The Hall

Wilder Penfield 1891–1976

I am an explorer, but unlike my predecessors who used compasses and canoes to discover unknown lands, I used a scalpel and a small electrode to explore and map the human brain. Throughout my career I was driven by the central question that has obsessed both scientists and philosophers for hundreds of years. Are mind and body one? Can the mind – thinking, reasoning, imagination – be explained by the functions of the brain?

As a doctor, my first concern was always for my patients – to relieve the terrible suffering caused by diseases such as epilepsy. I found that by stimulating the exposed brain of a conscious patient with a small electrical current, the patient could tell me what they were feeling or seeing, and through this we could isolate the damaged part of the brain. I developed treatments for epilepsy based on this knowledge.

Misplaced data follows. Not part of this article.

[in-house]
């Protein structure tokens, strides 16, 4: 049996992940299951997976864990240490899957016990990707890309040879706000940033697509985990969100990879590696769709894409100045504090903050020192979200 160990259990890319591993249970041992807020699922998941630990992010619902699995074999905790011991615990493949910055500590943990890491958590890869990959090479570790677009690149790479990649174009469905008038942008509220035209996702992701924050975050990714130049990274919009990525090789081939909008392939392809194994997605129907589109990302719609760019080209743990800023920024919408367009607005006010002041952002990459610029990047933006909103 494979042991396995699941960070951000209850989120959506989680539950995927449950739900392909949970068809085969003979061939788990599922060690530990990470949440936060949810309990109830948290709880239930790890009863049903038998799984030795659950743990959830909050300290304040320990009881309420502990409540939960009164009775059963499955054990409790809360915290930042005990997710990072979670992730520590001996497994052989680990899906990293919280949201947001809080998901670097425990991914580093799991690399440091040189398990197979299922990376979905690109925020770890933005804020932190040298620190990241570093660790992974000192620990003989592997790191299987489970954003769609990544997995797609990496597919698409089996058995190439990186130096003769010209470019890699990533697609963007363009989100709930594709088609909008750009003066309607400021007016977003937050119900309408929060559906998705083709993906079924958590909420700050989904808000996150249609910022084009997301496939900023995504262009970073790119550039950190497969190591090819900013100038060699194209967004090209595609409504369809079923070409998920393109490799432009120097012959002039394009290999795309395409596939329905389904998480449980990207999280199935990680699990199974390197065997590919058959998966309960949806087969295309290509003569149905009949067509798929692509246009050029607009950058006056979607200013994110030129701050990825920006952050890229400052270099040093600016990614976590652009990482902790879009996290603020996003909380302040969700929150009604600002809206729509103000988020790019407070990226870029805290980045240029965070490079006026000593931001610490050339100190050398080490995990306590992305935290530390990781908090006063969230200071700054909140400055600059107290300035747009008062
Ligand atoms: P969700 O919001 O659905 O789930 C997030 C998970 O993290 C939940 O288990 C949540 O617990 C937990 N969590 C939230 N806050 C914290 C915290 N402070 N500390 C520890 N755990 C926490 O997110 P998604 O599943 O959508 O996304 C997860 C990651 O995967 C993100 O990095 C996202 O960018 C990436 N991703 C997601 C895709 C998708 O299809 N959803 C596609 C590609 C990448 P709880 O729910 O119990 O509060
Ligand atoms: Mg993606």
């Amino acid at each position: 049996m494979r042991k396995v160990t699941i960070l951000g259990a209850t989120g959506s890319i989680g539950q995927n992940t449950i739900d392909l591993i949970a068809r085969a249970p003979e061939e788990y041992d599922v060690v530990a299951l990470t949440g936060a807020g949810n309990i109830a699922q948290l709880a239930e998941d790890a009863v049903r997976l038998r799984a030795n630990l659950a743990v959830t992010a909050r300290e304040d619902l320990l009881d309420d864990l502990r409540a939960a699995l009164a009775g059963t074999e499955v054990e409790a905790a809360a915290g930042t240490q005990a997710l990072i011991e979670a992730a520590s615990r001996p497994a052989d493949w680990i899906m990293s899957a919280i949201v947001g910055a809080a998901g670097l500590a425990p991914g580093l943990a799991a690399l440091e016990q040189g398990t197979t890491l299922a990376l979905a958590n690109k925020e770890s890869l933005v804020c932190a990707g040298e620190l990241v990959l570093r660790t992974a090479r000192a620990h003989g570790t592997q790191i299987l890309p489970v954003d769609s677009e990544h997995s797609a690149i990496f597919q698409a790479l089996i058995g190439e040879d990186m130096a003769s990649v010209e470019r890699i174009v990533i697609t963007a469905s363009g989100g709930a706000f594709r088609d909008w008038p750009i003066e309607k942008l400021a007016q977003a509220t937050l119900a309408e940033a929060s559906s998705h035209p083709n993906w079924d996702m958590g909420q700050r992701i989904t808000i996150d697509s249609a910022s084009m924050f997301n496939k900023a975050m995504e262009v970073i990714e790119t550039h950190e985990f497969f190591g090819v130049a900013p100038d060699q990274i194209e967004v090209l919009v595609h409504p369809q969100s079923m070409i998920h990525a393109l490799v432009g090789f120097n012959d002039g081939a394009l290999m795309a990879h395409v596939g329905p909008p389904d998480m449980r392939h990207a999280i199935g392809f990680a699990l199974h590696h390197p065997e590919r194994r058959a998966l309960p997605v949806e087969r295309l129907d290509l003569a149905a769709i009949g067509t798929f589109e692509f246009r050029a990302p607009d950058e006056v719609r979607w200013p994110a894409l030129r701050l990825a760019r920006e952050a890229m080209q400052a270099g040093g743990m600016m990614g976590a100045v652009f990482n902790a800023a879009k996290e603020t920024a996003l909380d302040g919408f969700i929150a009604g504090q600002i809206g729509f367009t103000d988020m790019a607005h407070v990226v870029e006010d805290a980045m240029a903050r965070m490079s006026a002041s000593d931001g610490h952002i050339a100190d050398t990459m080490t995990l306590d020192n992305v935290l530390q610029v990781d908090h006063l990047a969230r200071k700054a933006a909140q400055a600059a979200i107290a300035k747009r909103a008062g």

But the procedure also opened a window to the mind, giving us for the first time a glimpse of how dreaming occurs, how memory works, and where speech and speech comprehension reside. You can visit my operating room at the Montreal Neurological Institute if you would like to see for yourself. We have a patient prepped in room #3, and we are ready to begin examining his brain.

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